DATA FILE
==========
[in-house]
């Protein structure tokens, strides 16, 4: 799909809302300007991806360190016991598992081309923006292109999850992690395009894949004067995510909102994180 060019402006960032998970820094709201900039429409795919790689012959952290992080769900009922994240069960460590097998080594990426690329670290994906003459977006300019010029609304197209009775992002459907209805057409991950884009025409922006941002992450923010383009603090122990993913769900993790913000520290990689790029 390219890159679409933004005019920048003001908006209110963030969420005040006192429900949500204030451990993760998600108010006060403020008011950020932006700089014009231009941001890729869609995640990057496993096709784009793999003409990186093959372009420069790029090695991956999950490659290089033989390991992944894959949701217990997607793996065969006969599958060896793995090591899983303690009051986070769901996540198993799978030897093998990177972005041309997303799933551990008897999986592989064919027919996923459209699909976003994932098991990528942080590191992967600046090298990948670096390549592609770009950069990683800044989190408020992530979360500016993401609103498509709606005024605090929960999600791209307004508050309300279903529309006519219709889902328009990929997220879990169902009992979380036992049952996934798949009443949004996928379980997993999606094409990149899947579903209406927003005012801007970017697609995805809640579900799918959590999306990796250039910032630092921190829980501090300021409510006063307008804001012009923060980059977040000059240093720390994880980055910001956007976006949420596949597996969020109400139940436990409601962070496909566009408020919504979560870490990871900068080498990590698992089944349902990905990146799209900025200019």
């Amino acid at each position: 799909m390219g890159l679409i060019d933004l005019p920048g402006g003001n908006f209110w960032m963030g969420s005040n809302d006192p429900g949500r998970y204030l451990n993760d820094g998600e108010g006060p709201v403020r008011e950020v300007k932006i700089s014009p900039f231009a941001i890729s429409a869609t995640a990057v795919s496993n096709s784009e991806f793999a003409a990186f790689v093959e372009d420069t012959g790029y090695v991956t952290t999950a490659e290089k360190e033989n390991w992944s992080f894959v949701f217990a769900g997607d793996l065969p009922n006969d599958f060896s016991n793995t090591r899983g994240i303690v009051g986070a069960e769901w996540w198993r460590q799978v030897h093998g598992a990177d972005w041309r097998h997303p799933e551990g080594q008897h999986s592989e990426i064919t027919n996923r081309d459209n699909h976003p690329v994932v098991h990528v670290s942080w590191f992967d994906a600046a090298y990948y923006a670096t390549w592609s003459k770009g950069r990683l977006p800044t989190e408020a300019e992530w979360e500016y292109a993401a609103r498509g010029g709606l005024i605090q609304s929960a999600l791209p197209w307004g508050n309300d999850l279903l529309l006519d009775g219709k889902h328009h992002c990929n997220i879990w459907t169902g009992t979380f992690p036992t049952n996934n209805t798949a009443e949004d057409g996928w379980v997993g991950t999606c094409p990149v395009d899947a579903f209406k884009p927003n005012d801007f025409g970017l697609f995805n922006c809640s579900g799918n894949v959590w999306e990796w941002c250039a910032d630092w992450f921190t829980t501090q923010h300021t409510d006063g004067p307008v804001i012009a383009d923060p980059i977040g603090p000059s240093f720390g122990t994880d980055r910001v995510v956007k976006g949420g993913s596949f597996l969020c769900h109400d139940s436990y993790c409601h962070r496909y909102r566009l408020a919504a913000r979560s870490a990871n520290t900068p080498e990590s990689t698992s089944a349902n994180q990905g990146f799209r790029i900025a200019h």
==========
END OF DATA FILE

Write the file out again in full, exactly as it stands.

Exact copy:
[in-house]
């Protein structure tokens, strides 16, 4: 799909809302300007991806360190016991598992081309923006292109999850992690395009894949004067995510909102994180 060019402006960032998970820094709201900039429409795919790689012959952290992080769900009922994240069960460590097998080594990426690329670290994906003459977006300019010029609304197209009775992002459907209805057409991950884009025409922006941002992450923010383009603090122990993913769900993790913000520290990689790029 390219890159679409933004005019920048003001908006209110963030969420005040006192429900949500204030451990993760998600108010006060403020008011950020932006700089014009231009941001890729869609995640990057496993096709784009793999003409990186093959372009420069790029090695991956999950490659290089033989390991992944894959949701217990997607793996065969006969599958060896793995090591899983303690009051986070769901996540198993799978030897093998990177972005041309997303799933551990008897999986592989064919027919996923459209699909976003994932098991990528942080590191992967600046090298990948670096390549592609770009950069990683800044989190408020992530979360500016993401609103498509709606005024605090929960999600791209307004508050309300279903529309006519219709889902328009990929997220879990169902009992979380036992049952996934798949009443949004996928379980997993999606094409990149899947579903209406927003005012801007970017697609995805809640579900799918959590999306990796250039910032630092921190829980501090300021409510006063307008804001012009923060980059977040000059240093720390994880980055910001956007976006949420596949597996969020109400139940436990409601962070496909566009408020919504979560870490990871900068080498990590698992089944349902990905990146799209900025200019």
């Amino acid at each position: 799909m390219g890159l679409i060019d933004l005019p920048g402006g003001n908006f209110w960032m963030g969420s005040n809302d006192p429900g949500r998970y204030l451990n993760d820094g998600e108010g006060p709201v403020r008011e950020v300007k932006i700089s014009p900039f231009a941001i890729s429409a869609t995640a990057v795919s496993n096709s784009e991806f793999a003409a990186f790689v093959e372009d420069t012959g790029y090695v991956t952290t999950a490659e290089k360190e033989n390991w992944s992080f894959v949701f217990a769900g997607d793996l065969p009922n006969d599958f060896s016991n793995t090591r899983g994240i303690v009051g986070a069960e769901w996540w198993r460590q799978v030897h093998g598992a990177d972005w041309r097998h997303p799933e551990g080594q008897h999986s592989e990426i064919t027919n996923r081309d459209n699909h976003p690329v994932v098991h990528v670290s942080w590191f992967d994906a600046a090298y990948y923006a670096t390549w592609s003459k770009g950069r990683l977006p800044t989190e408020a300019e992530w979360e500016y292109a993401a609103r498509g010029g709606l005024i605090q609304s929960a999600l791209p197209w307004g508050n309300d999850l279903l529309l006519d009775g219709k889902h328009h992002c990929n997220i879990w459907t169902g009992t979380f992690p036992t049952n996934n209805t798949a009443e949004d057409g996928w379980v997993g991950t999606c094409p990149v395009d899947a579903f209406k884009p927003n005012d801007f025409g970017l697609f995805n922006c809640s579900g799918n894949v959590w999306e990796w941002c250039a910032d630092w992450f921190t829980t501090q923010h300021t409510d006063g004067p307008v804001i012009a383009d923060p980059i977040g603090p000059s240093f720390g122990t994880d980055r910001v995510v956007k976006g949420g993913s596949f597996l969020c769900h109400d139940s436990y993790c409601h962070r496909y909102r566009l408020a919504a913000r979560s870490a990871n520290t900068p080498e990590s990689t698992s089944a349902n994180q990905g990146f799209r790029i900025a200019h």